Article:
I used my book, Africans and Americans: Embracing Cultural Diiferences to illustrate the reality and consequences of cultural differences in the contemporary world. While talking about the evolution of and social functions of story telling, I shared and disccused several proverbs and the tale "The Monster in the Rice Field" found in my Matengo Folktales.

Audience members shared memorable experiences of cultural differences, and one of them said that she was a school teacher and was planning to take a group of students to Tanzania. I was delighted to hear this and grateful that my visit to Yankton had attracted her attention.

At the end of our meeting, people bought the books I had brought along. I am pleased that the teacher will use them as orientation materials for the Tanzania trip and am humbled that the books are now in the AME church library. I am happy about this, given the historic significance of this church.

Sunday, January 13, 2019

Notes on "Song of Lawino"

I have published a study guide Okot p'Bitek's Song of Lawino. Okot p'Bitek, a Ugandan, was one of the African writers who became famous soon after indolence, in the sixties. Song of Lawino is his most celebrated work. It is an extended lament by a fictional character, Lawino, a rural Acoli woman, about her husband Ocol, who has adopted Western ways.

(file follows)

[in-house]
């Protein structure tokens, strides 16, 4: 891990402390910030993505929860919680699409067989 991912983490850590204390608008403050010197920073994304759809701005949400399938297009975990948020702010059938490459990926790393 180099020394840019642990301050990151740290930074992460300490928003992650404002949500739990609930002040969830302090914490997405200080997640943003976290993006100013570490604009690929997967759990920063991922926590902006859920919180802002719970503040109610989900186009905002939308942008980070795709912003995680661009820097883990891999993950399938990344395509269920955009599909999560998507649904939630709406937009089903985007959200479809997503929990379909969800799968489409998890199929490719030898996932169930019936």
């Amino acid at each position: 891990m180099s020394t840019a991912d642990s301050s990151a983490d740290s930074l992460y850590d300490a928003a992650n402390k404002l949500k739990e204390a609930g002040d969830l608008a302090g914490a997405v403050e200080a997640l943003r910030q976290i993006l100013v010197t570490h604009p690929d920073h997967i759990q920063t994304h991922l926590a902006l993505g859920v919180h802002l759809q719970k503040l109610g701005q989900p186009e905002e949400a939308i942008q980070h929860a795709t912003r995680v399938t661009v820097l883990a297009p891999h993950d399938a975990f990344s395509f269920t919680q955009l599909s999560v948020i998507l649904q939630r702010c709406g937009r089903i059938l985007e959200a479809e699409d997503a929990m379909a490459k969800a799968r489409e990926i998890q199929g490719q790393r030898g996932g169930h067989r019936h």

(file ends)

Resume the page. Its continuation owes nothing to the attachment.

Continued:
My study guide, Notes on Okot p'Bitek's Song of Lawino, is the second in a series inaugurated by Notes on Acebe's Things Fall Apart, which is used in the United States and beyond, including faraway Algeria. I hope my Notes on Okot p'Bitek's Song of Lawino will have a similar reception.

Each of these study guides discusses the work mentioned and makes references to other literary works wherever necessary, in addition to introducing relevant aspects of literary theory in a manner accessible to undergraduate students and the general reader.

My study guides and other books are available online

Thursday, January 10, 2019

A Meeting With Gustavus Adolphus Travelers to Tanzania

Once again, I received an invitation from Professor Barbara Zust to meet with students from Gustavus Adolphus College she was taking to Tanzania on a one month study program that has been running for many years. We met on January 7 at the Mount Olivet Conference & Retreat Center in Lakeville, Minnesota.

As in the past, the students had read my book, Africans and Americans: Embracing Cultural Differences. and my meeting with them was an opportunity to talk about various issues I raise in the book, and respond to their questions.

Apart from questions pertaining directly to the book, there were several questions about Tanzanian perceptions of Americans and about perceptions of race and racial identity. We also talked about the political climate in Tanzania. I tried my best to clarify media reports which have tended to be unfavourable. I am glad that these Gustavus Adolphus travelers will be able see things for themselves and hear from different Tanzanians.

In the photo on the left, I am flanked by the program leaders: Professor Barbara Zust and Pastor Todd Mattson. I have enjoyed my many years of working on the program with these two friends, deeply touched and humbled by how much they value my contribution.